During the reign of Louis XIV, few courtiers led careers as full and consequential as that of François Fénelon. Born in 1651 to a nobleman from an ancient line but with little wealth, Fénelon was well schooled through scholarships, rising as a young priest, scholar, teacher, and administrator through the Church hierarchy. The 1685 Revocation of the Edict of Nantes gave Fénelon the opportunity to distinguish himself as an educator at a school for girls who had recently converted from Calvinism to Catholicism.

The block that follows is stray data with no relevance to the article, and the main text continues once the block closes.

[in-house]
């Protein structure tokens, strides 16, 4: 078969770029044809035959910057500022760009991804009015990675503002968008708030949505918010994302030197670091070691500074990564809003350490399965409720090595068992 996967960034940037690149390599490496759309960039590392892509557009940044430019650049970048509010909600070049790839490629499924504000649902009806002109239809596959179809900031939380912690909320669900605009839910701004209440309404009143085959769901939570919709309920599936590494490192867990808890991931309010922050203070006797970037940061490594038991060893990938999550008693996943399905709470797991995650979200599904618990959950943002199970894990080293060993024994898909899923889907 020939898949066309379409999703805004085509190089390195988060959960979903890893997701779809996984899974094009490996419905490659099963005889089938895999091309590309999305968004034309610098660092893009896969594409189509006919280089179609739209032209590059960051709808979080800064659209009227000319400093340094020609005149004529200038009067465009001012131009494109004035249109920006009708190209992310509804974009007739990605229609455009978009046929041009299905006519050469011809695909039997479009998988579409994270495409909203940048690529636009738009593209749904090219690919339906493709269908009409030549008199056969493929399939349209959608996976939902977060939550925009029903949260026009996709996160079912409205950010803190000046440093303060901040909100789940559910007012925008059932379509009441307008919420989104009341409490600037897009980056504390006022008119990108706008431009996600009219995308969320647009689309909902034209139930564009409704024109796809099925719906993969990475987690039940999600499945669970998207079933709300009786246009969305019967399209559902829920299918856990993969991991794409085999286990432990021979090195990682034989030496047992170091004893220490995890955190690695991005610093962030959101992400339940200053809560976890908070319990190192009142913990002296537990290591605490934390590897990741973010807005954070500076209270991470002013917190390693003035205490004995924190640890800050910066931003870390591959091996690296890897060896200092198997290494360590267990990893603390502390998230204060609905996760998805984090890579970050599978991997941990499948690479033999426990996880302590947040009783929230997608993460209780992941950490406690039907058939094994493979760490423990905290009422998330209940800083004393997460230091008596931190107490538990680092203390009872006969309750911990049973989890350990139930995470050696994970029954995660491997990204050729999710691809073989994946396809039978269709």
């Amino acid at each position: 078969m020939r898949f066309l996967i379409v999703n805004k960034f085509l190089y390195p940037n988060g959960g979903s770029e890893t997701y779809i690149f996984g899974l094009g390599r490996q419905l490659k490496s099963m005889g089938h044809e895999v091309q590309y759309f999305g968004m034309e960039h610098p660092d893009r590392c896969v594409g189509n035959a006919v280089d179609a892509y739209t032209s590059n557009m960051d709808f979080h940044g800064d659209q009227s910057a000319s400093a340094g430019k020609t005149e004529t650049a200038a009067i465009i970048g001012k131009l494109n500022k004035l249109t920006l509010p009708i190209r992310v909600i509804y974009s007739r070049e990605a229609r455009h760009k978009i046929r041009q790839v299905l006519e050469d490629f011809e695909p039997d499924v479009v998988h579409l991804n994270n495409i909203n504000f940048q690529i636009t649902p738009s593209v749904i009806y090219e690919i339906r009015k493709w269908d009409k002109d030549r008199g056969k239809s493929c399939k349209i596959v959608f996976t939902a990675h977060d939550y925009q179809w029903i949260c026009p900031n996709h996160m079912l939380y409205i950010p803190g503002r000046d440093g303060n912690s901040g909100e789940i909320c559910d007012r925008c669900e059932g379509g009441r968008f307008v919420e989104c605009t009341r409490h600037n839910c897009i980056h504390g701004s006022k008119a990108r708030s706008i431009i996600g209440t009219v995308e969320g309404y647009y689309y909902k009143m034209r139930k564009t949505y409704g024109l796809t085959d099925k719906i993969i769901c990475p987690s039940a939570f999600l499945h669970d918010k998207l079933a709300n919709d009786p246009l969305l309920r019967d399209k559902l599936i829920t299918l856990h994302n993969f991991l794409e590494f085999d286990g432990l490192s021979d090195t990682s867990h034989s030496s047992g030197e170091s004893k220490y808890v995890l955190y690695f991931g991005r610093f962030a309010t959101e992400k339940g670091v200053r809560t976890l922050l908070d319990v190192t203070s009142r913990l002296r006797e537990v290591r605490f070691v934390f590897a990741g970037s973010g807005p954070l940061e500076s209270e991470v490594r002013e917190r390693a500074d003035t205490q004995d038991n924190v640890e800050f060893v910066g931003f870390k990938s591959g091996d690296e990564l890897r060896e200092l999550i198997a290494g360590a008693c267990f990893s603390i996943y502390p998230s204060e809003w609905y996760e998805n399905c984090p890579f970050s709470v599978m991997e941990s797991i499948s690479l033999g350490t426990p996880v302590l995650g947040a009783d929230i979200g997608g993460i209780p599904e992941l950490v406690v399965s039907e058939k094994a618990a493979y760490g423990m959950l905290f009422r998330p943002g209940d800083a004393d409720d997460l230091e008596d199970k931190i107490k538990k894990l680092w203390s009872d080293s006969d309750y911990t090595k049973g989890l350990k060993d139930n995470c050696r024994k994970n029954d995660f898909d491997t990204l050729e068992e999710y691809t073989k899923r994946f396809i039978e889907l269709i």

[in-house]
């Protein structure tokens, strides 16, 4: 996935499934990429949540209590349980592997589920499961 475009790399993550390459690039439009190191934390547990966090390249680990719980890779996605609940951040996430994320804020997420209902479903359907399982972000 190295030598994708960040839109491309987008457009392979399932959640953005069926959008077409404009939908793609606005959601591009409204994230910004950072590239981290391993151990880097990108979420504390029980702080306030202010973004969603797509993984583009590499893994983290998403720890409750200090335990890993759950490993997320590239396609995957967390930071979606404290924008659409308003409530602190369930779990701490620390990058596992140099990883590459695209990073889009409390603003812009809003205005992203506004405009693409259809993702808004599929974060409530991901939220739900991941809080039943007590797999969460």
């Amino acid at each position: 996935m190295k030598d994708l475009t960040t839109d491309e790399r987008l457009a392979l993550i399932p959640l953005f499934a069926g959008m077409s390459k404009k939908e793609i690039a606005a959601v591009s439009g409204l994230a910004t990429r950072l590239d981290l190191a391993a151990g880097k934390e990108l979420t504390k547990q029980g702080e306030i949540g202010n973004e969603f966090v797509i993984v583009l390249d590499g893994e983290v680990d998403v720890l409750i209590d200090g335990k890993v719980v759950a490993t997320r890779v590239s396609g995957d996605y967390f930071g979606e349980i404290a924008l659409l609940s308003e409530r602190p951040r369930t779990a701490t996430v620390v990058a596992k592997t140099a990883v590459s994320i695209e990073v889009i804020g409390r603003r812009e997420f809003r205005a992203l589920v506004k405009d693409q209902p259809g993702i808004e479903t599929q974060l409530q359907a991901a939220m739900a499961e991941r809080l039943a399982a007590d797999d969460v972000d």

A rising star in King Louis XIV's court, he was mentored by the Crown's leading theologian and political theorist, Jacques Bénigne Bossuet, Bishop of Meaux, and rubbed shoulders with notables like the Duc de Saint-Simon. These associations led to his appointment as special tutor for Louis XIV's three grandsons, one of whom eventually became Philip V, king of Spain. Fénelon's own ambitions were rewarded in 1695, when he was appointed Archbishop of Cambrai. Over the course of his decorated career, Fénelon wrote theology, mysticism, and pedagogy, as well as more lighthearted fictional literature. He died in 1715, a few months before Louis XIV's own death.